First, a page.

Three Ethiopian-born sisters lost their Israeli citizenship last spring, and were told they would have to leave the country.
The problem? They believe that Jesus is the Messiah. They are now appealing the decision before Haim Ramon, Israel's acting Minister of the Interior.
The sisters—ages 15, 16, and 18 at the time—arrived in Israel in 1991 during Operation Solomon, which brought a wave of Ethiopian Jewish immigrants to Israel. The girls' parents were both Christians, and they arrived in Israel with their Jewish stepfather, who had adopted them. The stepfather has since died.
Ethiopia recognized the adoption, but Israel did not since the Jewish stepfather failed to go through official adoption procedures. Even so, the young women were recognized as immigrants, and later as citizens.
All the while, says their lawyer Nadav Haber, "They never declared that they were Jews." The sisters integrated into Israeli society, learned Hebrew, and studied at the University of Haifa. They kept Jewish feasts and Sabbaths while believing that Jesus is the Messiah.
Their status as Israeli women might have continued without interruption if the Ministry of the Interior had not spotted them as he reviewed a video of an Ethiopian choir performing at a Messianic Jewish event early in 1998.
Haber has discovered, to the women's dismay, that Ethiopia does not issue visas to individuals who have given up their citizenship. If the sisters could travel to Ethiopia on Israeli passports, however, they could request Ethiopian citizenship.
The sisters now have no legal status in Israel, Haber says. But he does not believe they will be deported.
The sisters do not want to be mentioned by name for fear of losing their jobs. This could happen, they say, if their employers find out that they are Messianic believers.
"We do not know what will happen," one sister said. "Where do we have to go to? We have no other place than here. We speak the Hebrew language, but we cannot build up our lives here [for the future]."
Read a story about Zeleka Yaeny, an Ethiopian immigrant to Israel drafted into the army, whose citizenship might also be revoked.
The U.S. State Department's annual report on Israel's religious freedom chronicles official and unofficial religious liberty abuses and concerns in that country.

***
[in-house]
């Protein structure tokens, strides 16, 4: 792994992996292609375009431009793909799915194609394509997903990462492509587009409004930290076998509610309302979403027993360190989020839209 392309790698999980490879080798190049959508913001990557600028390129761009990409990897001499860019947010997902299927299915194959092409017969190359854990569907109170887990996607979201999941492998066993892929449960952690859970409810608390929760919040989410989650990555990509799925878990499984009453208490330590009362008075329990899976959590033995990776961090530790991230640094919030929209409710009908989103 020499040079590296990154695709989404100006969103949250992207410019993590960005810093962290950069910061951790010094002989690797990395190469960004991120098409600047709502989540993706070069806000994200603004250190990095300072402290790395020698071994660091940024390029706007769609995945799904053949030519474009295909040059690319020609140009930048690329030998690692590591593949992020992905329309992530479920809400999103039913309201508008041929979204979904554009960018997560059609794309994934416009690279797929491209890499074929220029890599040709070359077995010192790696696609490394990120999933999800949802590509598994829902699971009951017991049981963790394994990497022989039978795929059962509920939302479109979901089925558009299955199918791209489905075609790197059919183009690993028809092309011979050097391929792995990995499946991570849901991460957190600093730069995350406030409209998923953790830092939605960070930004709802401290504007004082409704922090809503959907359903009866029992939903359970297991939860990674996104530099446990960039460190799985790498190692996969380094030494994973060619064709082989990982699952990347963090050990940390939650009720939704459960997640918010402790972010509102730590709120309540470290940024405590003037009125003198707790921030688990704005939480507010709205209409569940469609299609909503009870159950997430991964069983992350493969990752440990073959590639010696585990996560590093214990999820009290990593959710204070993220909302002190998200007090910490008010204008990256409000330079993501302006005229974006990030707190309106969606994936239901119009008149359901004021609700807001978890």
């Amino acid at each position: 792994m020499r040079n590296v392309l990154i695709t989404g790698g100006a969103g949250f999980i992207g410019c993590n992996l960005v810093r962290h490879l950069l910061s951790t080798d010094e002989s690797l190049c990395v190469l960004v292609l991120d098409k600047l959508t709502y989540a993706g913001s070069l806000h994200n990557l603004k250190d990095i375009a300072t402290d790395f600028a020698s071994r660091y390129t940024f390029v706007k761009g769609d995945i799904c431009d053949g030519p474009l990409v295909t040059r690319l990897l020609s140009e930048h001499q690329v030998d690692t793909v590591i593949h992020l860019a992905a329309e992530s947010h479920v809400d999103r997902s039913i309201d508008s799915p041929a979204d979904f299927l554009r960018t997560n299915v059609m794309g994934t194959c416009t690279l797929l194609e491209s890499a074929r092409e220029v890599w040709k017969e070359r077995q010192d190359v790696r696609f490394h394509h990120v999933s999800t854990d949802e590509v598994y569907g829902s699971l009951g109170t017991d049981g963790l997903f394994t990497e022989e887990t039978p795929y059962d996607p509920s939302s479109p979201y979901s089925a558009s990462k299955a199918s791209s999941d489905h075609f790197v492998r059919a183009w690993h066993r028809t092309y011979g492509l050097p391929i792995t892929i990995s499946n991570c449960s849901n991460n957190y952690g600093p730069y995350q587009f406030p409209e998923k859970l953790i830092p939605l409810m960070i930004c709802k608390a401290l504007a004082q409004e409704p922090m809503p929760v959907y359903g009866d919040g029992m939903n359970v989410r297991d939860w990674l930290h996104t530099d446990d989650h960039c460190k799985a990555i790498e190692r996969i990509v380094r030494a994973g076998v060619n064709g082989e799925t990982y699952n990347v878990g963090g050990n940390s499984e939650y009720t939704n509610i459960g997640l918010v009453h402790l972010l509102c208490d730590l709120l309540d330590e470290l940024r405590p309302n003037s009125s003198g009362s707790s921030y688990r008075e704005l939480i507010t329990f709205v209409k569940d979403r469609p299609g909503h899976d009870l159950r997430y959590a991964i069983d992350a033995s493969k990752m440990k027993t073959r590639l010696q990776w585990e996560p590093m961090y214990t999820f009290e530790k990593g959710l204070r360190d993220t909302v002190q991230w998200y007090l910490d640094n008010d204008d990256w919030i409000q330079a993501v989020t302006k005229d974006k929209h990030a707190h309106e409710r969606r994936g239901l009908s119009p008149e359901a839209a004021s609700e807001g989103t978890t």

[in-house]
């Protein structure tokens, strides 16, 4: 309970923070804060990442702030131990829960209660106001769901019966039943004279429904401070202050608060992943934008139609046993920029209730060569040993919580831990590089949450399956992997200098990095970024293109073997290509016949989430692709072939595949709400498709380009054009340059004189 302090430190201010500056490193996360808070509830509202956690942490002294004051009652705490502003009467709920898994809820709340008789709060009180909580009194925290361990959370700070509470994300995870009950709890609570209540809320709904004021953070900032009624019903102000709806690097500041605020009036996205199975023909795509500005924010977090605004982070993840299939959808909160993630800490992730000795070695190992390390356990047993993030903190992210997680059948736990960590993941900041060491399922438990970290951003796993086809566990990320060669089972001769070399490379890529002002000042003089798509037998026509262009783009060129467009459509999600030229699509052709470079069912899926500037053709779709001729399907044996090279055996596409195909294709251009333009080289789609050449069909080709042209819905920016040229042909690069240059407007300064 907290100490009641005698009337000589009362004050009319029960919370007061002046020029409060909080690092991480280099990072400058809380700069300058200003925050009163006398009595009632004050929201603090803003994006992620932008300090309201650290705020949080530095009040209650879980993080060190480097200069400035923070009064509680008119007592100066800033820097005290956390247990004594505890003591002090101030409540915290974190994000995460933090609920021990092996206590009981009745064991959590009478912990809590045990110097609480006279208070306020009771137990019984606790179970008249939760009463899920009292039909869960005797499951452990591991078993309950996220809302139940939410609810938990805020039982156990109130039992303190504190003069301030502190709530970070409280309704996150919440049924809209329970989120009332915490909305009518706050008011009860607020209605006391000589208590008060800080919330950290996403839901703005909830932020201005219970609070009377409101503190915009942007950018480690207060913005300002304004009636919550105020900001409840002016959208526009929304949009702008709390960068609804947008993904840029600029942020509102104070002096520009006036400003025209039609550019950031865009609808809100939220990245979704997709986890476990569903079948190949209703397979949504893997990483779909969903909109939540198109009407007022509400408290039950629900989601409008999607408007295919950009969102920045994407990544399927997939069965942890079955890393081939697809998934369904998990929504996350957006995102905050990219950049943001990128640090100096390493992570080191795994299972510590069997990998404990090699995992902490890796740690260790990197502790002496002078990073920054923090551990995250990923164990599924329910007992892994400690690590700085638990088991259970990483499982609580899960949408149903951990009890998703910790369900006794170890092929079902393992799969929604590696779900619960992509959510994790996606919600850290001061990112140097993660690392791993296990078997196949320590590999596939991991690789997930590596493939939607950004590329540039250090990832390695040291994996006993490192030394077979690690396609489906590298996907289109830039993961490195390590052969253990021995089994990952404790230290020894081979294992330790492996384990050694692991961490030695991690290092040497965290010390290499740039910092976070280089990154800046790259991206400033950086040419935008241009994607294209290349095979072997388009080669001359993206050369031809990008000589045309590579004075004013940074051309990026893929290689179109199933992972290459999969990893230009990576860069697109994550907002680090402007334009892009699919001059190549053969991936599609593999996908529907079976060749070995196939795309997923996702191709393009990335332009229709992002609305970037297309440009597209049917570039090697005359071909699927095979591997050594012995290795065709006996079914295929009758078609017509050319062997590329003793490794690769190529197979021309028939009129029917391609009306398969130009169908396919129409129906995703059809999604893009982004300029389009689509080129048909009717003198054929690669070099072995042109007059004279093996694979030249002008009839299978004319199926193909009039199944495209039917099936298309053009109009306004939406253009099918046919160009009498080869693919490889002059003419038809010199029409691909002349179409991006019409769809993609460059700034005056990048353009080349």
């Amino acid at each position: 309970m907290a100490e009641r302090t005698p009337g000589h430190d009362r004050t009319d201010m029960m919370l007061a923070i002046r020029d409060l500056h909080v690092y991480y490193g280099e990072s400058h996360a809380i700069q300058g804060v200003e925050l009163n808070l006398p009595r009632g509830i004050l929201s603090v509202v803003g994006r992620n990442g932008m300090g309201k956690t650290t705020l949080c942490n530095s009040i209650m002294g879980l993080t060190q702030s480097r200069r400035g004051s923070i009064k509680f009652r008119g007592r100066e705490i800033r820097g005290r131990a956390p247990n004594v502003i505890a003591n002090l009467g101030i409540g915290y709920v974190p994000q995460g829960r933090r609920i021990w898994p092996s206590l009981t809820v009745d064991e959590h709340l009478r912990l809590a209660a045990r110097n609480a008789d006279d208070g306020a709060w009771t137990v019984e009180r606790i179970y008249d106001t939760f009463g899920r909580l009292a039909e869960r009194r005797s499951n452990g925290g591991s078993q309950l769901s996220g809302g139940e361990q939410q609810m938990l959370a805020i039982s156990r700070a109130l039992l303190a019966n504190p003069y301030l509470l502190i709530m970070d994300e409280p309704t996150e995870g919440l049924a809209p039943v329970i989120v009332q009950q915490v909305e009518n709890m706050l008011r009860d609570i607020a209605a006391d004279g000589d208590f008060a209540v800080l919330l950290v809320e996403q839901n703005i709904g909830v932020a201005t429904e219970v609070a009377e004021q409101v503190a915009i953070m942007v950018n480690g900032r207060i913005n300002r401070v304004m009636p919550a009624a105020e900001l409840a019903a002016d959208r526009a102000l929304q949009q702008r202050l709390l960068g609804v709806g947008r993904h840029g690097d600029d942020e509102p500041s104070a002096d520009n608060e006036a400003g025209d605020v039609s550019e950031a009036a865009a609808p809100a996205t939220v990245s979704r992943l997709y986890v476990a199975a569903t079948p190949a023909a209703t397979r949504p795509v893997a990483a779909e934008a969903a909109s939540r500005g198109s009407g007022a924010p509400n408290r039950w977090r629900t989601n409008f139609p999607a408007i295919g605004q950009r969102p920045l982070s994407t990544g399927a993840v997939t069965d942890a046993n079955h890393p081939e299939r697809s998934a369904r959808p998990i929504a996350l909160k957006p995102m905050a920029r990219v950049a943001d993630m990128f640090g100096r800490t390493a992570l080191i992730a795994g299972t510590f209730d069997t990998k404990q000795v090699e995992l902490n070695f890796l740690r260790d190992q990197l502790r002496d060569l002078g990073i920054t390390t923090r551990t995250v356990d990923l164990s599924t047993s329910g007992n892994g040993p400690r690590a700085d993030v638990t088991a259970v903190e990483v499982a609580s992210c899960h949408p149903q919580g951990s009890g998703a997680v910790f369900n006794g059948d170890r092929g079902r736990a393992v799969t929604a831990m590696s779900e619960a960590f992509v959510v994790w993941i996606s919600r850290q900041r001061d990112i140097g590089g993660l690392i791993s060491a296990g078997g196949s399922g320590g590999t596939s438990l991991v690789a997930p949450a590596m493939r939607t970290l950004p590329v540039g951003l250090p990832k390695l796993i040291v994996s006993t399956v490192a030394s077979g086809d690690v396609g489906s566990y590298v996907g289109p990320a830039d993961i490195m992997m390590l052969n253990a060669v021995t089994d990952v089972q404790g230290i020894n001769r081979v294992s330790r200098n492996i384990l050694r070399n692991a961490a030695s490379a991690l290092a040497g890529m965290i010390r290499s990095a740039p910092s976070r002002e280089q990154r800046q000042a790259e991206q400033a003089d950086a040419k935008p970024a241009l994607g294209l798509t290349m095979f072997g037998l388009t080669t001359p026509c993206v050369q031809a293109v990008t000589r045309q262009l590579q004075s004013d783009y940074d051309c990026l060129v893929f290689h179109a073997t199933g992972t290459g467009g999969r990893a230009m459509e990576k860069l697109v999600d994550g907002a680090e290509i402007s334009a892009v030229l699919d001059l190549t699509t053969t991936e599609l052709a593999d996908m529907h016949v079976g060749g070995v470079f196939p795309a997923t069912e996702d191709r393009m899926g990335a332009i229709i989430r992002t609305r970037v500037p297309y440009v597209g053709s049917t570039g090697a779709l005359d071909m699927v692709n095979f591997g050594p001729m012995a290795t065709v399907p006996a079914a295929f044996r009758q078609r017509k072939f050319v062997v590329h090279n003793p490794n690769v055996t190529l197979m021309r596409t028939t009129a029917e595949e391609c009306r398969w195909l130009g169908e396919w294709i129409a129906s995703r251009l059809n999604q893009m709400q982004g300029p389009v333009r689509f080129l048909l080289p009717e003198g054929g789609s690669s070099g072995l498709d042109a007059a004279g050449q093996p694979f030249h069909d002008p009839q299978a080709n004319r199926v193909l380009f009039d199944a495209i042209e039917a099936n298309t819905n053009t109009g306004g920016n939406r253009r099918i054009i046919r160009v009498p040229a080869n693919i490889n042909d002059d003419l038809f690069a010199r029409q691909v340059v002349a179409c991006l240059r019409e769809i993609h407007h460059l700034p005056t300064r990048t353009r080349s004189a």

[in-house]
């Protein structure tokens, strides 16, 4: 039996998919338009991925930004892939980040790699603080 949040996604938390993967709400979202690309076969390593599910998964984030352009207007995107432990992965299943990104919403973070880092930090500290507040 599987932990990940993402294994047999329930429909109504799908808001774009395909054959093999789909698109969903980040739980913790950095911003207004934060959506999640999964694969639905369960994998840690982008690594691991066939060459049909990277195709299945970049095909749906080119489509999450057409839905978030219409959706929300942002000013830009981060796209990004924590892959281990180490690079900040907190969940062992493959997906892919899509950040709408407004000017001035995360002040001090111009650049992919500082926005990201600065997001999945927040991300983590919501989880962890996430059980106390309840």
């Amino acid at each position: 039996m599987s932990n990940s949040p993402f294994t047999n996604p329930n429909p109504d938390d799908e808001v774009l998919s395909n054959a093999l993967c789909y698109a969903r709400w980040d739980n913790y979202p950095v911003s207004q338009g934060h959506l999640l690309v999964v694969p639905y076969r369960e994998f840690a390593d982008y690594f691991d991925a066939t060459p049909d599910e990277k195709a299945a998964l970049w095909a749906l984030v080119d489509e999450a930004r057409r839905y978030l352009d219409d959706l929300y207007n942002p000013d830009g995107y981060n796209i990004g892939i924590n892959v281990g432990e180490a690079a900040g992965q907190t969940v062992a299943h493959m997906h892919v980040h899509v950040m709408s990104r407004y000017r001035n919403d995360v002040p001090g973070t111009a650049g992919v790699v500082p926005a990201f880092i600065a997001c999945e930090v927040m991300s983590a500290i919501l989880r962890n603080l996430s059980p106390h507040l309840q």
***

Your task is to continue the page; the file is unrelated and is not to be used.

AMF International also has a page specifically devoted to chronicling harassment of Messianic Jews.
For in-depth information about the secular and religious history of Ethiopia, visit africana.com.
Read Ethiopian church tradition about the first Ethiopian Christians, including this tale of two shipwrecked Syrian slaves and the young prince whom they served.
Other Christianity Today stories about Ethiopia include:
Meeting Noah's Other Children | For years our congregation had done short-term missions projects. Then the Afar of Africa expanded our vision. (Aug. 7, 2000)
International Community Has No Excuses in Ethiopia, Says Aid Official | Starvation not widespread, but growing rapidly. (Jan. 18, 2000)
Guardians of the Lost Ark | Ethiopia's Christians stake their identity on being heirs of Solomon and keepers of his treasure. (June 14, 1999)
Ethiopia Focus on Evangelism | Southern Baptists train for outreach in Addis Abbaba. (Feb. 8, 1999)
Centuries-old Treasures Pilfered | Priceless Artifacts are disappearing from Ethiopia's churches and monasteries. (November 16, 1998)
Previous Christianity Today stories about Israel include:
How Evangelicals Became Israel's Best Friend | (October 5, 1998)
Lutheran Bishop's Appeal from Jerusalem | Religious leader's letter requests prayer for Christians, Jews, and Palestinians in troubled region. (Nov. 10, 2000)
Latin Patriarch tells Israel to Surrender Lands to Palestinians | Catholic leader says Israel will never have peace unless it "converts all of its neighbors to friends." (Nov. 1, 2000)
Fighting Engulfs a Christian Hospital in Jerusalem | Lutherans call conflict on their hospital grounds "an affront" to humanitarian purposes. (Oct. 16, 2000)
Preparing for Pilgrims | Religious rivalry complicates millennial planning. (June 14, 1999)
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